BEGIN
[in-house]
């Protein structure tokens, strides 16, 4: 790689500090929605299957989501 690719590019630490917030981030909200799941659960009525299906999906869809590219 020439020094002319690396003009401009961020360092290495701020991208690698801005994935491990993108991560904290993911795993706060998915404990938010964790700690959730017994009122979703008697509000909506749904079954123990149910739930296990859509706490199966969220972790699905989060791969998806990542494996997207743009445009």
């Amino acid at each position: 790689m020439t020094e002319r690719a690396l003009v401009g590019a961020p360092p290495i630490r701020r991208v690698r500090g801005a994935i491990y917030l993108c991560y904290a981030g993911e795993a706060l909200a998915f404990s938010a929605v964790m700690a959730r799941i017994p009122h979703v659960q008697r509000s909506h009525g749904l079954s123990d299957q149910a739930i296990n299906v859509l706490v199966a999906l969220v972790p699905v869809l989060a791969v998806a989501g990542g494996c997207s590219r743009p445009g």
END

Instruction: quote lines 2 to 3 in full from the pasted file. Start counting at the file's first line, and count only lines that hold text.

């Protein structure tokens, strides 16, 4: 790689500090929605299957989501 690719590019630490917030981030909200799941659960009525299906999906869809590219 020439020094002319690396003009401009961020360092290495701020991208690698801005994935491990993108991560904290993911795993706060998915404990938010964790700690959730017994009122979703008697509000909506749904079954123990149910739930296990859509706490199966969220972790699905989060791969998806990542494996997207743009445009």
């Amino acid at each position: 790689m020439t020094e002319r690719a690396l003009v401009g590019a961020p360092p290495i630490r701020r991208v690698r500090g801005a994935i491990y917030l993108c991560y904290a981030g993911e795993a706060l909200a998915f404990s938010a929605v964790m700690a959730r799941i017994p009122h979703v659960q008697r509000s909506h009525g749904l079954s123990d299957q149910a739930i296990n299906v859509l706490v199966a999906l969220v972790p699905v869809l989060a791969v998806a989501g990542g494996c997207s590219r743009p445009g």